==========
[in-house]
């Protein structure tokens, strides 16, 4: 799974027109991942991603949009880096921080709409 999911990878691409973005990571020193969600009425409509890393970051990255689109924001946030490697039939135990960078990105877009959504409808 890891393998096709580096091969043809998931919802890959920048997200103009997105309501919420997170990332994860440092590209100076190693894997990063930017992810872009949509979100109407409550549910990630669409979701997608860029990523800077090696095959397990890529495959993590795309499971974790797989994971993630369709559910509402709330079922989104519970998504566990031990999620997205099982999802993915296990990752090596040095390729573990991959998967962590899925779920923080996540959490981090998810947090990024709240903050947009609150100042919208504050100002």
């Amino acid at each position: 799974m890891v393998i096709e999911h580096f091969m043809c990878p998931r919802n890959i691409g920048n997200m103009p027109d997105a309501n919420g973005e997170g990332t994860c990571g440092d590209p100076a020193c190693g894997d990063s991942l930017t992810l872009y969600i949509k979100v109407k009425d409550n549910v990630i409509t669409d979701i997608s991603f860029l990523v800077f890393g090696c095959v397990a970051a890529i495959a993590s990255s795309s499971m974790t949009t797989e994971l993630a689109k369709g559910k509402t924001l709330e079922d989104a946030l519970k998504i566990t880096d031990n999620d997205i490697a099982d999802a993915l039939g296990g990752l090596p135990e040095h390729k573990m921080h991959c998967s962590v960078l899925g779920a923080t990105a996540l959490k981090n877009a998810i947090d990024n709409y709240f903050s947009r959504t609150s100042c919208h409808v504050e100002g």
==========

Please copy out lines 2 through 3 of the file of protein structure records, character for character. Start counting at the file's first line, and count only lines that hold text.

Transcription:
């Protein structure tokens, strides 16, 4: 799974027109991942991603949009880096921080709409 999911990878691409973005990571020193969600009425409509890393970051990255689109924001946030490697039939135990960078990105877009959504409808 890891393998096709580096091969043809998931919802890959920048997200103009997105309501919420997170990332994860440092590209100076190693894997990063930017992810872009949509979100109407409550549910990630669409979701997608860029990523800077090696095959397990890529495959993590795309499971974790797989994971993630369709559910509402709330079922989104519970998504566990031990999620997205099982999802993915296990990752090596040095390729573990991959998967962590899925779920923080996540959490981090998810947090990024709240903050947009609150100042919208504050100002």
């Amino acid at each position: 799974m890891v393998i096709e999911h580096f091969m043809c990878p998931r919802n890959i691409g920048n997200m103009p027109d997105a309501n919420g973005e997170g990332t994860c990571g440092d590209p100076a020193c190693g894997d990063s991942l930017t992810l872009y969600i949509k979100v109407k009425d409550n549910v990630i409509t669409d979701i997608s991603f860029l990523v800077f890393g090696c095959v397990a970051a890529i495959a993590s990255s795309s499971m974790t949009t797989e994971l993630a689109k369709g559910k509402t924001l709330e079922d989104a946030l519970k998504i566990t880096d031990n999620d997205i490697a099982d999802a993915l039939g296990g990752l090596p135990e040095h390729k573990m921080h991959c998967s962590v960078l899925g779920a923080t990105a996540l959490k981090n877009a998810i947090d990024n709409y709240f903050s947009r959504t609150s100042c919208h409808v504050e100002g």